Since I last wrote, clouds have darkened over me, and still remain.

[…]

Do not think hard of me for not writing in reply. If you could look into my spirit & emotion you would be entirely satisfied & at peace… I am at present temporarily here at Camden, on the Delaware river, opposite Philadelphia, at the house of my brother, and I am occupying, as I write, the rooms wherein my mother died… You must not be unhappy about me, as I am as comfortably situated as can be — & many things — indeed every thing — in my case might be so much worse. Though my plans are not definite, my intention as far as anything is on getting stronger.

He then did something astounding — something the effect of which on a lovestruck heart he must not have realized:

The enclosed ring I have just taken from my finger, & send to you, with my love.

How the besotted Gilchrist interpreted the gesture is hardly surprising. Addressing him as “my Beloved,” she gushes:

O the precious letter, bearing to me the living touch of your hand, vibrating through & through me as I feel the pressure of the ring that pressed your flesh — & now will press mine so long as I draw breath. My Darling! take comfort & strength & joy from me that you have made so rich & strong.

[…]

When my eyes first open in the morning, often such tender thoughts, yearning ineffably, pitying, sorrowful, sweet thoughts flow into my breast that longs & longs to pillow on itself the suffering head (with white hair more beautiful to me than the silvery clouds which always make me think of it.)

Illustration by Margaret C. Cook for a rare 1913 edition of Leaves of Grass.

The ring only amplified her longing to be near him, to care for him as part-wife, part-mother, part-comrade — she decided to move to America. Whitman immediately discouraged the plan, perhaps sensing that he could never meet her love in kind. Even if he were not the poet laureate of same-sex love, he must have intuited that she loved a version of him so idealized, so exalted to the point of worship, that his mortal reality could only ever disappoint her to the point of devastation — the pedestal would topple, crushing a tender heart he cared to protect. Nowhere is the collision between the ideal and the real more violent, nor more mutually wounding, than in an asymmetrical love warped by one-sided idealization.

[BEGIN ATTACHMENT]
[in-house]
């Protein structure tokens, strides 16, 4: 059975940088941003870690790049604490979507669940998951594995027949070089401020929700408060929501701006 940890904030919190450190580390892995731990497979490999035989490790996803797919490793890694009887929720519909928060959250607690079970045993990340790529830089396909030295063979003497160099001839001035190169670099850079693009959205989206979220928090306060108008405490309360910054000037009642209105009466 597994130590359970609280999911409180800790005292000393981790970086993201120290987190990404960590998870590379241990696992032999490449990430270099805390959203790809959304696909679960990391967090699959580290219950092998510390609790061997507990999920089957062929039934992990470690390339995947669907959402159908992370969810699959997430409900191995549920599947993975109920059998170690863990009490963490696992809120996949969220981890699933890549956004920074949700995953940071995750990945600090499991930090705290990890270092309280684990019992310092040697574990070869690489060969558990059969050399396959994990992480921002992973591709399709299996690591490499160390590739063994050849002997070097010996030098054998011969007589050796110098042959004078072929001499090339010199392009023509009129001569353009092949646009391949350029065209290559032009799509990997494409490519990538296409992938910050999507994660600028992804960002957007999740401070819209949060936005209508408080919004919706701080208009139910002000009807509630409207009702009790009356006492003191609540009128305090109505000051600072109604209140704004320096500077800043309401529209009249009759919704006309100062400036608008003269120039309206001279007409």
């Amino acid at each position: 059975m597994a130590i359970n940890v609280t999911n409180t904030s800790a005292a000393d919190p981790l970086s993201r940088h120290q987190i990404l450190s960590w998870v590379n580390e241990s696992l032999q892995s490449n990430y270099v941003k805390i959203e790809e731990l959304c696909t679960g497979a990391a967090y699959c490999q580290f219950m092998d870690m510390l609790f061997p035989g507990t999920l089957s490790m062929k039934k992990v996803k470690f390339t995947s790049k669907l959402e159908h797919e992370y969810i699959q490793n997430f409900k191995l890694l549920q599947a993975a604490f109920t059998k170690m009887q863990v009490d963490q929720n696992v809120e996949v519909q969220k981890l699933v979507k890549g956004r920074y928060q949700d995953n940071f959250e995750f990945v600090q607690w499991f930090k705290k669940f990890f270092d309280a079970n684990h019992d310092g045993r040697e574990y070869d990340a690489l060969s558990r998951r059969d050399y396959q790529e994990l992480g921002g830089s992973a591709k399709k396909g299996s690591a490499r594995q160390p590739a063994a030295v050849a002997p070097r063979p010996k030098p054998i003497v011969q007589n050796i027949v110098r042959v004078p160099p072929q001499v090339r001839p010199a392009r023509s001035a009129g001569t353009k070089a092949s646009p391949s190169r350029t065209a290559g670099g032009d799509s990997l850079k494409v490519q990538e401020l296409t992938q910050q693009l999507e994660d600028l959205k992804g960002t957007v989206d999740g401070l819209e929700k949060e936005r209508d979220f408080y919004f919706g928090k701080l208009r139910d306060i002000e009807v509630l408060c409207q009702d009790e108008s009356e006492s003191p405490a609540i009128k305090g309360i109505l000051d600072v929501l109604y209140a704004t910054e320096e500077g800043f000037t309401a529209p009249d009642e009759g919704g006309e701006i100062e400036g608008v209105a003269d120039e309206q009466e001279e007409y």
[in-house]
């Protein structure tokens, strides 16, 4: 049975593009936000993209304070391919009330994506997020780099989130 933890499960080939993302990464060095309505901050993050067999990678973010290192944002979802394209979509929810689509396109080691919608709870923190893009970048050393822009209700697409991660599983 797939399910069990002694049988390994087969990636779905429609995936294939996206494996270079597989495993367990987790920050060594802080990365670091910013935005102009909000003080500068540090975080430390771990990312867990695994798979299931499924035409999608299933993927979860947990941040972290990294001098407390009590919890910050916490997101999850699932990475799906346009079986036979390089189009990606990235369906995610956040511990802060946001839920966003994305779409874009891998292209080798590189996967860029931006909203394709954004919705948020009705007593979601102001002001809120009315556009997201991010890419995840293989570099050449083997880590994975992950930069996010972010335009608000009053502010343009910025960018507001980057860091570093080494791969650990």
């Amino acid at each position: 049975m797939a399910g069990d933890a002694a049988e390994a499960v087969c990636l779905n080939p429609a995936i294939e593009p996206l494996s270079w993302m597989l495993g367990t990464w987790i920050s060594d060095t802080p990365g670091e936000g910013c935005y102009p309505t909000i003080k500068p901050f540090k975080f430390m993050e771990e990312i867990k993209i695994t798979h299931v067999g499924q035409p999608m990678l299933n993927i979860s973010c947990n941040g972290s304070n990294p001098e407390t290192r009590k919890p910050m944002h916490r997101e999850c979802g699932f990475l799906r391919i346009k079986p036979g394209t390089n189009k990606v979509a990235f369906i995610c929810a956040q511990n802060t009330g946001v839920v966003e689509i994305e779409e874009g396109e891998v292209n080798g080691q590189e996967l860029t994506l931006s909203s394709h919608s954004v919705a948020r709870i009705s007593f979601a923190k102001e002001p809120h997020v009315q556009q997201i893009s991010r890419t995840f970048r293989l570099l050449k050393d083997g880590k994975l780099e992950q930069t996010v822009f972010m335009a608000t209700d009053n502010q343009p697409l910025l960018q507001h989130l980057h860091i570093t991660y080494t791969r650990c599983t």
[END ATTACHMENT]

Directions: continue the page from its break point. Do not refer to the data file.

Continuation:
Gilchrist did not heed his deterrence. She had seen her migration to America as her “settled, steady purpose (resting on a deep, strong faith) ever since 1869,” when she first devoured Leaves of Grass. Now she began actively imagining their life together in a mutually enriching partnership:

I turn my face to the westward sky before I lie down to sleep, deep & steadfast within me the silent aspiration that every year, every month & week, may help something to prepare and make fitter me and mine to be your comfort and joy. We are full of imperfections, short-comings but half developed, but half “possessing our own souls.” But we grow, we learn, we strive — that is the best of us. I think in the sunshine of your presence we shall grow fast — I too, my years notwithstanding.

Under this blinding vision, she once again returns to the seedbed of her love for him — his art:

No one hundreds of years hence will find deeper joy in these poems than I — breathe the fresh, sweet, exhilarating air of them, bathe in it, drink in what nourishes & delights the whole being, body, intellect & soul, more than I. Nor could you, when writing them, have desired to come nearer to a human being & be more to them forever & forever than you are & will be to me. O I take the hand you stretch out each day — I put mine into it with a sense of utter fulfilment: I ask nothing more of time and of eternity but to live and grow up to that companionship that includes all.

Her physical presence in his life, she insists, would be nothing less than medicinal. It would be a love that meets every need — the most treacherous promise of our romantic mythology, for no one person could ever meet the tessellated needs of another fully. She writes: